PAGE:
More sizzle for your Solstice Lovano, Somi headline East Lansing jazz festival
Somi performs Saturday, June 19.
Summer jazz forecast for East Lansing: Increased blue notes, with an upswing in swing. Bebop will also be boppier.
National headliners Joe Lovano and Somi, quadrupled tent space and a third day of festivities will twist the ratchet another few notches for the 14th Summer Solstice Jazz Festival, set for June 18-20 in East Lansing.
Joe Lovano, arguably the top tenor saxman in jazz today, will bring his all-star Us Five group — the one with two drummers and 26-year-old phenomenon Esperanza Spalding on bass — for an afternoon Wharton Center performance Sunday, June 20, extending the festival to a third day and adding a venue.
The festival proper, held in downtown East Lansing, will feature polystylistic young vocalist Somi, one of jazz’s most intriguing young vocalists.
The emerging empress of a blend of African, Latin and jazz styles called New African Soul will sing Saturday night under a new tent nearly four times larger than the old one, according to East Lansing spokeswoman Ami Van Antwerp.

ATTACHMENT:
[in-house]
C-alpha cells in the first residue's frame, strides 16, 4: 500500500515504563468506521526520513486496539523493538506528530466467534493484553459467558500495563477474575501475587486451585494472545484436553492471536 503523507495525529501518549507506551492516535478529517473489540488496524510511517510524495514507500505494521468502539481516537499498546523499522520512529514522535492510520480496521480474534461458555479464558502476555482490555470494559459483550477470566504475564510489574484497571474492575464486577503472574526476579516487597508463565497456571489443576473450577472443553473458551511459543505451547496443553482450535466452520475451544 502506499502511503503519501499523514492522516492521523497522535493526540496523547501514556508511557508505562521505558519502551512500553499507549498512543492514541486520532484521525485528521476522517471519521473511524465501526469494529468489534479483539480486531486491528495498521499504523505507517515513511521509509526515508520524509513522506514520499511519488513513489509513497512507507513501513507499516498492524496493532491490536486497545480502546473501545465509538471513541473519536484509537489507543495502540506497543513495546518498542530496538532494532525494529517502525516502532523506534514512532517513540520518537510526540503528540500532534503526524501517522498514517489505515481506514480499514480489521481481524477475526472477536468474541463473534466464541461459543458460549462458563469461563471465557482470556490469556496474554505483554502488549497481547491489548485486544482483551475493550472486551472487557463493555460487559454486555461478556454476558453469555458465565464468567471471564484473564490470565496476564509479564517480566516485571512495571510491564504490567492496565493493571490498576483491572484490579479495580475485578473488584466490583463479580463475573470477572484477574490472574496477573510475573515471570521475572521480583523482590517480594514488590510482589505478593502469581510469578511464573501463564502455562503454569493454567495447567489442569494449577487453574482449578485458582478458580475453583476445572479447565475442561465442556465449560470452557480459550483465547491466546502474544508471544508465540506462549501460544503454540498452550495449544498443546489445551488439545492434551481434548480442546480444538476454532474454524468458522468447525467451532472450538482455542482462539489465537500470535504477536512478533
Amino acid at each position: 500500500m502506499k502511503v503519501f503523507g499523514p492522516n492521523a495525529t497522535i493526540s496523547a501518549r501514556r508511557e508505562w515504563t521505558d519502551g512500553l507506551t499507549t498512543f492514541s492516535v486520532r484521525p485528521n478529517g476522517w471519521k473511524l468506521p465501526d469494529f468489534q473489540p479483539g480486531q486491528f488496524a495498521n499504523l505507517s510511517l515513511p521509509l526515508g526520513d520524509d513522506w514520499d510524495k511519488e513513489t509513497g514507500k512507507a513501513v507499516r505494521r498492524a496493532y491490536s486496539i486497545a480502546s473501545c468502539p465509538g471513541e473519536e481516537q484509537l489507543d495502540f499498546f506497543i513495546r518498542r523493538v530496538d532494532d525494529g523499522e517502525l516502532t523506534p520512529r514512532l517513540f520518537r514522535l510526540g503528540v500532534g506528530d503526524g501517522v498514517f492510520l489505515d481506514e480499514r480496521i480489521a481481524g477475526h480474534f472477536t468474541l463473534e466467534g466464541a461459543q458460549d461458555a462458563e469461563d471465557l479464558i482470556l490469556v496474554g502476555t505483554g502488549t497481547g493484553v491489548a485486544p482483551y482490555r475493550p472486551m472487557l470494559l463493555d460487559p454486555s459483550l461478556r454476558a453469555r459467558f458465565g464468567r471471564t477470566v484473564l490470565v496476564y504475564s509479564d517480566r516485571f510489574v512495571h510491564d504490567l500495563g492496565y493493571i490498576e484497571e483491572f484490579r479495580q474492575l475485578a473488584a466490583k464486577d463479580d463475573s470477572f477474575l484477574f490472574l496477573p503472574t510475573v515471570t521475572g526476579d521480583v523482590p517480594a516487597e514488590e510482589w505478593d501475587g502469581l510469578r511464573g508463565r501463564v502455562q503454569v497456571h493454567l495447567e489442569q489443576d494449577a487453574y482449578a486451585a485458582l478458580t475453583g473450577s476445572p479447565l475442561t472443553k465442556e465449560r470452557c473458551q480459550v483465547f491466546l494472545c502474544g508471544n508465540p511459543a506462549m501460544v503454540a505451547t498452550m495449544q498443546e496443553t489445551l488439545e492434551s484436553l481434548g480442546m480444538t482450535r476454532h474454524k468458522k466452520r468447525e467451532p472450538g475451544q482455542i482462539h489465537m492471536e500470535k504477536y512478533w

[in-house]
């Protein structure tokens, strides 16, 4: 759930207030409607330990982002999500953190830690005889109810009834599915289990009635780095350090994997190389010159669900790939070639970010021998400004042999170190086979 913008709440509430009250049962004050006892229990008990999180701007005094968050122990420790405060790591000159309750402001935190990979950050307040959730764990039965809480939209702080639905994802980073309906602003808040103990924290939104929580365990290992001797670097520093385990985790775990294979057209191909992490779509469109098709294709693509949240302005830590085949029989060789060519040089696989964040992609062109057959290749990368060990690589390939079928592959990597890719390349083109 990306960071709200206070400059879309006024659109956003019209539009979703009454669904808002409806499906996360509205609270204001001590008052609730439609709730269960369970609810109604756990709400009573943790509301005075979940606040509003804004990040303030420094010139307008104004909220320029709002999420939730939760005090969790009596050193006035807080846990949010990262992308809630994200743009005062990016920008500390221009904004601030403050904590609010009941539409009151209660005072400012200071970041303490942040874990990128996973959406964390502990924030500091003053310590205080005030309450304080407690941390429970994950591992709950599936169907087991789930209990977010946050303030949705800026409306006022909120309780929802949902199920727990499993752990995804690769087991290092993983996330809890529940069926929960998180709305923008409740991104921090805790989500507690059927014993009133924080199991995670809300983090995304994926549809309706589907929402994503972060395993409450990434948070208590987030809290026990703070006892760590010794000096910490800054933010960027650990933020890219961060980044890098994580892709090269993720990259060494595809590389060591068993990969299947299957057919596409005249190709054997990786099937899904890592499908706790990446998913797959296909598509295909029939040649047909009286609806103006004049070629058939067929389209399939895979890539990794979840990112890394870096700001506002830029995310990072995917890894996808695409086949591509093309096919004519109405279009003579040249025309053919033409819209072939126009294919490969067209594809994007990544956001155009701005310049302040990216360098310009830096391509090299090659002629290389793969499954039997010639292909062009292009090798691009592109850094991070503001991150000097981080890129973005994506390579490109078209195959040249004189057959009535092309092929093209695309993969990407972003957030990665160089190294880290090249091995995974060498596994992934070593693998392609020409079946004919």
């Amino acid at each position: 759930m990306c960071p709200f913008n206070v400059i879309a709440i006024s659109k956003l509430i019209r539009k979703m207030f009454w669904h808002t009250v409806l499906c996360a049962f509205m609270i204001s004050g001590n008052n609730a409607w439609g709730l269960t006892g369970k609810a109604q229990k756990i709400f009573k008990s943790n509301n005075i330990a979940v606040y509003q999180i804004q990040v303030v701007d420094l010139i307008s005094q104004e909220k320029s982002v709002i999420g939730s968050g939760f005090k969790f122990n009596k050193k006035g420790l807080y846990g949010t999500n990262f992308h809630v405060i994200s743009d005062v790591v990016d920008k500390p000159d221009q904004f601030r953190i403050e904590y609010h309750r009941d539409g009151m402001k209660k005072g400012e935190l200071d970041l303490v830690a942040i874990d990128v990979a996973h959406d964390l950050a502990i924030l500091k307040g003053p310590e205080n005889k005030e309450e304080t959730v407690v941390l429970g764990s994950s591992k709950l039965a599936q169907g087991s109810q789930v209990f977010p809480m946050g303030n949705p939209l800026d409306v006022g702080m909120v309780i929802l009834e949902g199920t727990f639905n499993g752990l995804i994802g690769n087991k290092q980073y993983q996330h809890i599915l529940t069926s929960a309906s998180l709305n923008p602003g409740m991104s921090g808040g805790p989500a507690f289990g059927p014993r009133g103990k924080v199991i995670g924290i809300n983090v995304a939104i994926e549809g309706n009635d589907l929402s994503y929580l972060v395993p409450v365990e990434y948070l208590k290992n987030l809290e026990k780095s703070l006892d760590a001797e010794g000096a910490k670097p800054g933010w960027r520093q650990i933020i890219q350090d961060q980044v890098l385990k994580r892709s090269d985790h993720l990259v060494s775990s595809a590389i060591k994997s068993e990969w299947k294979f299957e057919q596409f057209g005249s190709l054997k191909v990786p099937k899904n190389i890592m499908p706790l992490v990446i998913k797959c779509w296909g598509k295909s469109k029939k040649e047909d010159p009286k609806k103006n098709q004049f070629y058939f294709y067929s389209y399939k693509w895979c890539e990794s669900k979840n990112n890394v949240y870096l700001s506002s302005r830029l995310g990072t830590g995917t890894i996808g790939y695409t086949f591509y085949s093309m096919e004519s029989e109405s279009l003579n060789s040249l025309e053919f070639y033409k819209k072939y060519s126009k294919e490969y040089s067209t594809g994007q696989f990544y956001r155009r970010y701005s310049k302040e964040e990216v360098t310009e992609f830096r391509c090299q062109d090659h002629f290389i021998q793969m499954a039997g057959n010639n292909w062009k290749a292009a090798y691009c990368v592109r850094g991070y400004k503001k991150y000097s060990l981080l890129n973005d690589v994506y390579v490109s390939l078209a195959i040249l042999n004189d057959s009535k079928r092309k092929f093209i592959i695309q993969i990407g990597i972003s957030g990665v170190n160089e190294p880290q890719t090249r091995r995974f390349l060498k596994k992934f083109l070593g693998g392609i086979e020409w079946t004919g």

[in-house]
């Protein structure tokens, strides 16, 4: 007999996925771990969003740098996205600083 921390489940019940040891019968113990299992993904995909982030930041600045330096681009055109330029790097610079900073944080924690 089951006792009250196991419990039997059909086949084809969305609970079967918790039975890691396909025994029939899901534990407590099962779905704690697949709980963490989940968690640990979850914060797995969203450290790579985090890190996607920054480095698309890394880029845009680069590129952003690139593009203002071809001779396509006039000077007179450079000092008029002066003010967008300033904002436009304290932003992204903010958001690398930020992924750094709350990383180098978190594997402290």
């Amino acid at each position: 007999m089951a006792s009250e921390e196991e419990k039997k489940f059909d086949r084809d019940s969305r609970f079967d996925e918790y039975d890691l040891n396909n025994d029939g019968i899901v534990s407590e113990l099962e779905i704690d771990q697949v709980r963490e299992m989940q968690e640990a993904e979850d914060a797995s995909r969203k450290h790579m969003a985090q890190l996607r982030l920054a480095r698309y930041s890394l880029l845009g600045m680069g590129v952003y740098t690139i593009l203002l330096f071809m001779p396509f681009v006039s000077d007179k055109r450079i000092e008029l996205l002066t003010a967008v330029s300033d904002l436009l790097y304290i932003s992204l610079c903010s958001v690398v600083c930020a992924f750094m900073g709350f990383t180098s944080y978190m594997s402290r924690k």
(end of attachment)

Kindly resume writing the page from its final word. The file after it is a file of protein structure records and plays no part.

Taking their cue from a collaborative art form, a trio of entities — East Lansing, the Wharton Center and MSU’s College of music — joined to put some fire under the festival in 2008.
The festival grew from one to two days, took advantage of Wharton’s clout in snag ging national artists, and beefed up its slate with more of MSU’s stellar jazz faculty and students.
Last year’s appearances by Spalding at the East Lansing festival and at Wharton led indirectly to snagging the biggest fish of all: Lovano, a hard-driving, innovative tenor man who has conquered many facets of jazz, from small groups to big bands and symphonic projects.
Lovano needed to fill a blank spot in his schedule between a June 18 gig at Mears Park in Milwaukee and a June 24 Carnegie Hall birthday gala for pianist Herbie Hancock. After Spalding played the East Lansing festival last summer and Wharton last fall, she urged her agent, who also represents Lovano, to call Wharton.
Lovano’s Wharton performance will be ticketed; the rest of the festival will be free to the public.
The two-day slate of local artists mines a broad crosssection of MSU and Michigan jazz talent.
Guitarist Neil Gordon, saxmen Diego Rivera and Wessell “Warmdaddy” Anderson, the neo-gypsy combo Hot Club of Detroit, Latin combos Los Gatos and Ritmo, bassist Sean Dobbins, vocalist Sunny Wilkinson and Rockelle Whitaker and pianist Rick Roe are all scheduled to perform, with MSU jazz student combos filling the air during set changes.
Van Antwerp estimated that 5,000 to 7,000 people attended the Summer Solstice festival last year. She said the city would like to see the festival grow into a three- or fourday indoor-outdoor cluster of jazz events.
Venues under consideration for future festivals are the nearby Valley Court stage and a black-box theater likely to be built as part of East Lansing’s planned City Center II development.